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America: Imagine the World Without Her (2014)

| July 21, 2014 | 0 Comments

Dinesh D’Souza’s new documentary America: Imagine the World Without Her asks an extraordinary question: What would the world be like if America never existed? The opening scenes of the movie feature an alternate history scenario with George Washington at the Battle of Brandywine being shot off the back of his horse by a sniper. The battle is won by the British, and Washington’s body is dumped in a shallow grave. That devastating moment is followed by images of national moments like Mount Rushmore, The Lincoln Memorial, The Statue of Liberty and The Marine Corps War Memorial fading out of existence.

It is a heavy moment and a loaded question, and the most surprising thing is that D’Souza doesn’t really answer it. Actually, what is promised in the film’s title is an issue that is asked but quickly abandoned. Truthfully, America: Imagine the World Without Her should really be called “Should America Be Ashamed of Itself?” That’s actually a more potent question.

You know D’Souza. He’s political commentator and author, an Indian-born immigrant who came to this country as an exchanged student, attended Dartmouth College, became a citizen in 1991 and served as a policy adviser to President Reagan. In the past few decades he has become an author and then two years ago made a name for himself with the anti-Obama documentary 2016: Obama’s America, a well-intentioned film that tried to examine the unknown history of the 43rd man to occupy the American presidency. It was so successful that it became the second highest grossing political documentary of all time, right behind Michael Moore’s Fahrenheit 9/11.

His film was effective because at least you felt that D’Souza had done his homework. It had a clear agenda: don’t give Obama a second term. The new film, America: Imagine the World Without Her, doesn’t have such a clear purpose and often seems to suffer from an identity crisis. After the “what if” scenario is dropped, he slips quickly into the question of America’s legacy of shame, then moves rapidly into a bizarre third act that examines what exactly Barak and Hilary have tried to do to America.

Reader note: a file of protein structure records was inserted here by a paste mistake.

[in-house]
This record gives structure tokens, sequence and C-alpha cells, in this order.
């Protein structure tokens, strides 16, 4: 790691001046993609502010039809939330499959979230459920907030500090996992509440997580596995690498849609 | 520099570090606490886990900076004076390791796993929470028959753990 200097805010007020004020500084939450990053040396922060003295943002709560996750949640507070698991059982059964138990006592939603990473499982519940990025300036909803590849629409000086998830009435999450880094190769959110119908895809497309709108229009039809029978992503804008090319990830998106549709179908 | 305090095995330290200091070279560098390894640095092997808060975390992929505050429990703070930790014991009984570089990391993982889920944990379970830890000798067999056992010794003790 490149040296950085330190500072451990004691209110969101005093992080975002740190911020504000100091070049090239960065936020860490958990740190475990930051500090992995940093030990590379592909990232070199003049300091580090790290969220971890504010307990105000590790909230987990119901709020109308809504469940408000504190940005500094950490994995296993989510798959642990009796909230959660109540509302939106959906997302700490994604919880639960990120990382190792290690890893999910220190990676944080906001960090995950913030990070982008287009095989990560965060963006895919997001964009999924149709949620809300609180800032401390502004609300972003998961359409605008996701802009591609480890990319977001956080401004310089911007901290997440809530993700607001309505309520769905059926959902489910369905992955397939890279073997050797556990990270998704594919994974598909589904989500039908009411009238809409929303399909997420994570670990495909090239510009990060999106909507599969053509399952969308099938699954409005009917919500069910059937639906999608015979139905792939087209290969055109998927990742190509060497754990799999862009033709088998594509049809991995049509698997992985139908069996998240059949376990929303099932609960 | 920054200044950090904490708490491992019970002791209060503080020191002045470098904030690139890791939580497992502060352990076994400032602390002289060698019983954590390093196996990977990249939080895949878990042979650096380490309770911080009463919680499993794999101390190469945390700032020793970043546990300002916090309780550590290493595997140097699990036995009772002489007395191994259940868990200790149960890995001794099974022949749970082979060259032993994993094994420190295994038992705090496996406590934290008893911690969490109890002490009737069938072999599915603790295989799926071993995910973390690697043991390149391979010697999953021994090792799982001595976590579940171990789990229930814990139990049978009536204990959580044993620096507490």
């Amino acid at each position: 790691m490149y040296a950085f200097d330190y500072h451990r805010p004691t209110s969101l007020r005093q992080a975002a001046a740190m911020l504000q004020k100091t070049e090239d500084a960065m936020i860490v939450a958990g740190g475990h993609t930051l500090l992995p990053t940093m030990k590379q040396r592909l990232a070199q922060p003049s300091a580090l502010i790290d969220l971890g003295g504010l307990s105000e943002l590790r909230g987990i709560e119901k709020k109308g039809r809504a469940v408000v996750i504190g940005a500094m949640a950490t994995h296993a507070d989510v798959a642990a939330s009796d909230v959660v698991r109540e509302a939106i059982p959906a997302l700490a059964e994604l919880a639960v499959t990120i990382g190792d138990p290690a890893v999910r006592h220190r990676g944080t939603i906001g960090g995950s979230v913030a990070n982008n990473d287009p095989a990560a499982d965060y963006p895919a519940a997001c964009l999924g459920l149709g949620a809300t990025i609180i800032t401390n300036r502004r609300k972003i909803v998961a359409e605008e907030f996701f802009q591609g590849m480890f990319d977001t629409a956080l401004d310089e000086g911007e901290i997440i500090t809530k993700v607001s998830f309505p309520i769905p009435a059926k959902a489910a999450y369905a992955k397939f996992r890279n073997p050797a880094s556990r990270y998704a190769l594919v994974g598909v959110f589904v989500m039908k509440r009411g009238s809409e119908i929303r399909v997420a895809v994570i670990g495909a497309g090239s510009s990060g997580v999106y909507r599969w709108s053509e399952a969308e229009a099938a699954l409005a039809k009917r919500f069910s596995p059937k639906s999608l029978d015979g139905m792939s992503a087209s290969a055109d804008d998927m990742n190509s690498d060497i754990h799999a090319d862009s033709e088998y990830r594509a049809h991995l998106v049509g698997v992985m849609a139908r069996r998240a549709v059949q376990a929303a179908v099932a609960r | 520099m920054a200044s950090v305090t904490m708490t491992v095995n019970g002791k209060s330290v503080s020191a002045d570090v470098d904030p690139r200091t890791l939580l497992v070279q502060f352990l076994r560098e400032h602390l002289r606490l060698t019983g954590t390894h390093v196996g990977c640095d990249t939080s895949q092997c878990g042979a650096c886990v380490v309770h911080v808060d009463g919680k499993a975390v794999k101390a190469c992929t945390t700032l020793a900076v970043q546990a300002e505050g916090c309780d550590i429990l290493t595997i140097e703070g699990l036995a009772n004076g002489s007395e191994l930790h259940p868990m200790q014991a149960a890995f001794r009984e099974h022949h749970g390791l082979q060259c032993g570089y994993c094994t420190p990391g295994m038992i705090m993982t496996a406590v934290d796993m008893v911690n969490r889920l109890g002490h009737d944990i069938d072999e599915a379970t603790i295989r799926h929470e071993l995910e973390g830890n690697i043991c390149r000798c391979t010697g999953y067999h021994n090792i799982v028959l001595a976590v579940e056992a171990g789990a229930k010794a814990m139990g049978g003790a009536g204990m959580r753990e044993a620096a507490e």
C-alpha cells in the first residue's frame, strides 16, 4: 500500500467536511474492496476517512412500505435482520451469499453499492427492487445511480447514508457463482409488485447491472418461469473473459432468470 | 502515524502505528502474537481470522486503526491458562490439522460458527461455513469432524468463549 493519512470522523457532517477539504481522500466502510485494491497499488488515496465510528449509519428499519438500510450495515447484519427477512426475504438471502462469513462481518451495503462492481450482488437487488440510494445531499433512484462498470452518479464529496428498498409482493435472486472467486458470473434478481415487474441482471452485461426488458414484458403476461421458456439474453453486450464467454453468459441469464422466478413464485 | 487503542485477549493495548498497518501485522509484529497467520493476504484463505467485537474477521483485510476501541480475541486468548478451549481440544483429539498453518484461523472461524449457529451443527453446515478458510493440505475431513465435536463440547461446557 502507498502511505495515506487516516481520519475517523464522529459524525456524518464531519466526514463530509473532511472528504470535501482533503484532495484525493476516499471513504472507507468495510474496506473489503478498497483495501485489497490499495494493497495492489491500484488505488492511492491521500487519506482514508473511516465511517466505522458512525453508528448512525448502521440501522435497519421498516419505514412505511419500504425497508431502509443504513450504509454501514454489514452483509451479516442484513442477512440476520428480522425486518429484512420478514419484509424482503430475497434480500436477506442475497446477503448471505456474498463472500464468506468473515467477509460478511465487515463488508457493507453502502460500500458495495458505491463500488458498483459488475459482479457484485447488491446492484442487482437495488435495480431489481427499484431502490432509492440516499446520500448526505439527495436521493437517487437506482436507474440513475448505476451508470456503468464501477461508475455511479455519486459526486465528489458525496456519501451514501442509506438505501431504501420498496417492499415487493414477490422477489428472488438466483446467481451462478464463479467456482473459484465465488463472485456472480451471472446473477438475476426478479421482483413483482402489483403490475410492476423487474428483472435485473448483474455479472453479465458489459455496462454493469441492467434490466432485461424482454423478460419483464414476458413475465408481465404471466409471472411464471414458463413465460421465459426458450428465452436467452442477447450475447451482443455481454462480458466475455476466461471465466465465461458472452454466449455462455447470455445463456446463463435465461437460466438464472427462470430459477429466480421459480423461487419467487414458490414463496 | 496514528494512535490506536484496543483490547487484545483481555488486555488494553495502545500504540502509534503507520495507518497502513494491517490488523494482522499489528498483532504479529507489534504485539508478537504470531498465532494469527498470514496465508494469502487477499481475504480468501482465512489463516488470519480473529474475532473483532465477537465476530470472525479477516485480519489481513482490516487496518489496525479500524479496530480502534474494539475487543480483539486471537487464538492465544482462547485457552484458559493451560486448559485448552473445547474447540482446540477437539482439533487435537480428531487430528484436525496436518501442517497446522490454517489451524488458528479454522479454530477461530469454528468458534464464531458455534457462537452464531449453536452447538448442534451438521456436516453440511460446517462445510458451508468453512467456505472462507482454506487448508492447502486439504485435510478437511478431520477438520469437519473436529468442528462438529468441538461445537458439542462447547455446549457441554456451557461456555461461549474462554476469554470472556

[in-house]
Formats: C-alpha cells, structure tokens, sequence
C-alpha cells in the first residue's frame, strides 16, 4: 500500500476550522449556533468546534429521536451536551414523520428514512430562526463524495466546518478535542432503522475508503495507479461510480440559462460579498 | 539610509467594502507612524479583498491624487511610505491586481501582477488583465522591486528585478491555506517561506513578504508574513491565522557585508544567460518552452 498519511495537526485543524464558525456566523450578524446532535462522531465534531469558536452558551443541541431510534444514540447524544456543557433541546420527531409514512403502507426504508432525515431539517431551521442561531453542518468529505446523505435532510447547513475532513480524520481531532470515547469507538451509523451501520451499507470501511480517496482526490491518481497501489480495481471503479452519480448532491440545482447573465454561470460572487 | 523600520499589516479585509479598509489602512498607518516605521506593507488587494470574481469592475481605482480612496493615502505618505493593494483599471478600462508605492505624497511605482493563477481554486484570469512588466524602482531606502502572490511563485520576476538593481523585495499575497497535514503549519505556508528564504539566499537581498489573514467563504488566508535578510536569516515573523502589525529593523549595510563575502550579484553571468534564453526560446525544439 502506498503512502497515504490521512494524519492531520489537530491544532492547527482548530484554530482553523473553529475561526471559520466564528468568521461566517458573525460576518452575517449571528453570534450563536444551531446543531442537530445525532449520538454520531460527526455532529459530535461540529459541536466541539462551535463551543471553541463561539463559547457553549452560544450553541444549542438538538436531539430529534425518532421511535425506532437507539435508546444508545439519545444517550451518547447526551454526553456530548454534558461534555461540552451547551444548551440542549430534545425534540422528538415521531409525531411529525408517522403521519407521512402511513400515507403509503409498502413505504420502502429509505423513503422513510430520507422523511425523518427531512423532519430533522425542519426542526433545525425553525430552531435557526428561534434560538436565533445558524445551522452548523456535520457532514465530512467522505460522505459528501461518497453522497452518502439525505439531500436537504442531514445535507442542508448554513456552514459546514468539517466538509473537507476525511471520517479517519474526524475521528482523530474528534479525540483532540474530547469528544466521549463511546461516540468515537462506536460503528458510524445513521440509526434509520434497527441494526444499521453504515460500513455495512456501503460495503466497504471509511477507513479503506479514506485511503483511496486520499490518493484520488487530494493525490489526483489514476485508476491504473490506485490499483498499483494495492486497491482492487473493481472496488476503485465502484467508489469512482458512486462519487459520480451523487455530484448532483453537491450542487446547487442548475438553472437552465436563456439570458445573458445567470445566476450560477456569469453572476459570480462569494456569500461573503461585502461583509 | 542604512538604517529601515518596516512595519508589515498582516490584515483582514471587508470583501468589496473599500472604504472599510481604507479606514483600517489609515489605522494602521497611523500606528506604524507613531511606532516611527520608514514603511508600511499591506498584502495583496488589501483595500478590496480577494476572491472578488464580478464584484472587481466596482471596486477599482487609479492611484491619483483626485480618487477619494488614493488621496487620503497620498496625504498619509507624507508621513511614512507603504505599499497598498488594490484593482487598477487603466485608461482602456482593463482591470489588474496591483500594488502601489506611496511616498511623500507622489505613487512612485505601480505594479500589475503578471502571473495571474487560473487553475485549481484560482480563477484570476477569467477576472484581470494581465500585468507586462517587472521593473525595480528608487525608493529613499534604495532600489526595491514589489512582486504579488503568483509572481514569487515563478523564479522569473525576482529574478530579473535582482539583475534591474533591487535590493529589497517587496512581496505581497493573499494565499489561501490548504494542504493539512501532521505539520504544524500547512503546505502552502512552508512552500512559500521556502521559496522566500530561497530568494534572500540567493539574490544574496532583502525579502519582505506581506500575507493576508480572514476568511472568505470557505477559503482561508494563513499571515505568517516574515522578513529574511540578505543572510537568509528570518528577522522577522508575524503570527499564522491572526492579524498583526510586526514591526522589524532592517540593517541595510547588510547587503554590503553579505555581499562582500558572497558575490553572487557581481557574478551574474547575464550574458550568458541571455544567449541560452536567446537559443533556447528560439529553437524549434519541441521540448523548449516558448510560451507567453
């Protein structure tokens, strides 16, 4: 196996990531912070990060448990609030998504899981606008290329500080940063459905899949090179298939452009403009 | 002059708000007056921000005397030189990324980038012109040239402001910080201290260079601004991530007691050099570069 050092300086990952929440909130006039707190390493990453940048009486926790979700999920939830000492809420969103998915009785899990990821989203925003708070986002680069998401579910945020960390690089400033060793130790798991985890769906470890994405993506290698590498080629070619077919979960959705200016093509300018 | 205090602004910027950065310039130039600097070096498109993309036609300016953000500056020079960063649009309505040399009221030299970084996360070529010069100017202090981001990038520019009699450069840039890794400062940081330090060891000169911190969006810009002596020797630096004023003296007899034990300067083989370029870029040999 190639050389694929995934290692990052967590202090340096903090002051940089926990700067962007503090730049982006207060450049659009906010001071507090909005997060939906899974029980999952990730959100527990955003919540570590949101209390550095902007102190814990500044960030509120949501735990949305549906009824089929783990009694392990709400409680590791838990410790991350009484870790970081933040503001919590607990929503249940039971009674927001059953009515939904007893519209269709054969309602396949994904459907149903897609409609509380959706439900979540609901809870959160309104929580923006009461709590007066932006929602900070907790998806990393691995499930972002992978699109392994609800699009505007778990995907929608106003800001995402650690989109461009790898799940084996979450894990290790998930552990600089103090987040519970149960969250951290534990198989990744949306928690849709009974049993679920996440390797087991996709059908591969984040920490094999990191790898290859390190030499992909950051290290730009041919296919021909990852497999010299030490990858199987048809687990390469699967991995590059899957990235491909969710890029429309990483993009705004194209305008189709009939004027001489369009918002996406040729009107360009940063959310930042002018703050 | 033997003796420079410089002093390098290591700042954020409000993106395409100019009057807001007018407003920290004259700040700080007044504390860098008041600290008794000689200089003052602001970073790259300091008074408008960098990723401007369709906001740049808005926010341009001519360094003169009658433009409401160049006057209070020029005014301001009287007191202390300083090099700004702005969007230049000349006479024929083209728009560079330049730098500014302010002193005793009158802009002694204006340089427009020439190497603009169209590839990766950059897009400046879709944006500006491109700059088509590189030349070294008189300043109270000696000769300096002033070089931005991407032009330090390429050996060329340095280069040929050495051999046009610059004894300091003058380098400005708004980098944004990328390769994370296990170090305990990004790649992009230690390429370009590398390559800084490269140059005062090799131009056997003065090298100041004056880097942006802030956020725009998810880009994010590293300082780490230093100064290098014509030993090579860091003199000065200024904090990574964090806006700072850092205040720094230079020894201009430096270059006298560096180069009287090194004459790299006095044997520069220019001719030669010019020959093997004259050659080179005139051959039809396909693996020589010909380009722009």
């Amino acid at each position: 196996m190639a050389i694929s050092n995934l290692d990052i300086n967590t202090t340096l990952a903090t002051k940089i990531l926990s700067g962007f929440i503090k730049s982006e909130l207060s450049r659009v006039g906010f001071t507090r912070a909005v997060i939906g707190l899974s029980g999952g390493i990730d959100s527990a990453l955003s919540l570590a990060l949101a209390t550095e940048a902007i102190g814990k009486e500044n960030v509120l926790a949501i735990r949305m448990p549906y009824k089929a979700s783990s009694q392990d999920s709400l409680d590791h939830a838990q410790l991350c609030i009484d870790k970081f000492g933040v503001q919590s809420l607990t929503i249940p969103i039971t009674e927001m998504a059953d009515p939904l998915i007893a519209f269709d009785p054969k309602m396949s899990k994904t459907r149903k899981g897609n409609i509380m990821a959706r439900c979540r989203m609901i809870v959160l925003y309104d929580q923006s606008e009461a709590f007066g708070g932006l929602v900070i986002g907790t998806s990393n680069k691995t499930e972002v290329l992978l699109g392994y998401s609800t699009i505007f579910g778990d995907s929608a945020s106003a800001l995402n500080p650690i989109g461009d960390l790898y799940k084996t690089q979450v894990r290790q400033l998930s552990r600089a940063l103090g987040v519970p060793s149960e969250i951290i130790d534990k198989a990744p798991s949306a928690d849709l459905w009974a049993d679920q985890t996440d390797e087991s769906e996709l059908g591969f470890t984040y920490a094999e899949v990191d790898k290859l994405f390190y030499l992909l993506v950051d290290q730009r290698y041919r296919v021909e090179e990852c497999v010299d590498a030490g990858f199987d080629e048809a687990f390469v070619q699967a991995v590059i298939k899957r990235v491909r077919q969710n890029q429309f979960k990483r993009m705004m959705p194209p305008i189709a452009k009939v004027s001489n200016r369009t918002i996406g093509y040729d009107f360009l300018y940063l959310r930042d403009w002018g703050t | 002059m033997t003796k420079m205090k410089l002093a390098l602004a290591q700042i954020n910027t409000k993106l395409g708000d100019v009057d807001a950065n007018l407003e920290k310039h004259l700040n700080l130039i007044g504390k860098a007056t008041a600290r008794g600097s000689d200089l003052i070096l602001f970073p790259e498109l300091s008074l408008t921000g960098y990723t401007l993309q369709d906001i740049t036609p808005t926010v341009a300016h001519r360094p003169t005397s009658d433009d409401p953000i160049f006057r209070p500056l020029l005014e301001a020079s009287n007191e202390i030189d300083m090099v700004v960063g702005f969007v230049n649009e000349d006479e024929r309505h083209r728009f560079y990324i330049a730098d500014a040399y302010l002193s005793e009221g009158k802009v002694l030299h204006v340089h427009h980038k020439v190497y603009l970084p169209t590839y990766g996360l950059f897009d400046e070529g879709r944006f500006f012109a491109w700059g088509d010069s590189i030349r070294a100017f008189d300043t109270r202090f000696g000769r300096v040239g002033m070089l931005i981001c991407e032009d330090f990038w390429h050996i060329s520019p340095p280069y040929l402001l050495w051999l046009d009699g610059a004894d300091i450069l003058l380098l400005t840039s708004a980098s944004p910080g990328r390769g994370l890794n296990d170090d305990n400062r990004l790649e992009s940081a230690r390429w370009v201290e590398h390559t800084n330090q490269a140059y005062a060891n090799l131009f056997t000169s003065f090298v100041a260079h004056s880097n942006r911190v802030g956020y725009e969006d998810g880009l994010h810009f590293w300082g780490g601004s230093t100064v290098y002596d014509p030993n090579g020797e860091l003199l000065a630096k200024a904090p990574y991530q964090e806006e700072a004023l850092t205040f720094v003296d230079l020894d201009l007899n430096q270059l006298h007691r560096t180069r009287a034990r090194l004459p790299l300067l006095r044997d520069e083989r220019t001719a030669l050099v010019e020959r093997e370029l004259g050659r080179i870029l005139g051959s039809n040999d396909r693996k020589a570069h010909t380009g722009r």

The shame question makes up the bulk of the film. D’Souza calls upon several indictments made against America by the likes of Howard Zinn, Ward Churchill, Noam Cholmsky and Michael Moore who complain about America’s history and capitalism (despite the fact that they all seemed to have profited from it). He answers specific charges, indictments against the United States going all the way back to Christopher Columbus about whether or not it was guilty of murdering and enslaving Native Americans, Mexicans and African-Americans and using their land and labor to build this country. Also, he answers whether or not America is the instigator of its own conflicts like Korea and Vietnam and Afghanistan in order to assert dominance in the world. Specifically, D’Souza attacks the work of the late Howard Zinn, whose 1980 book “The People’s History of America” is praised by some by purporting to tell the “real truth” about America’s history. D’Souza sees it as a dangerous revisionist patchwork that leaves out specific information vital to our understanding of America, a convenient revision that Zinn and others have tried to rewrite in an effort to tear down America’s great legacy.

Naturally, given D’Souza’s conservative vantage point, where you stand with these issues depends greatly on where you stand politically. The film very much feels like preaching to the choir. D’Souza isn’t a rabble-rouser in his personal presentation (his voice is even and calm), but he does beat the drum in the information on display. He answers each of the charges one by one in a straight-forward way.

What is troubling is the film’s third act which breaks away from D’Souza’s “indictment” narrative and slips into a long conspiratorial essay in which he lays blame for America’s legacy of shame on political organizer Saul Alinsky, whose influence is said to have extended down to Hilary Clinton (who fell under his influence as a young college student) and Barak Obama. It’s a long narrative that breaks away from the film’s initial purpose so that you feel as if you’re suddenly watching a different movie. D’Souza is no fan of the Obama administration, that was clear in 2016, but here it’s hard to nail down exactly what he’s trying to say at the end of this film. He asks many questions, answers some he nails down, and others are left hanging.

About the Author:

Jerry Roberts is a film critic and operator of two websites, Armchair Cinema and Armchair Oscars.
(2014) View IMDB Filed in: Documentary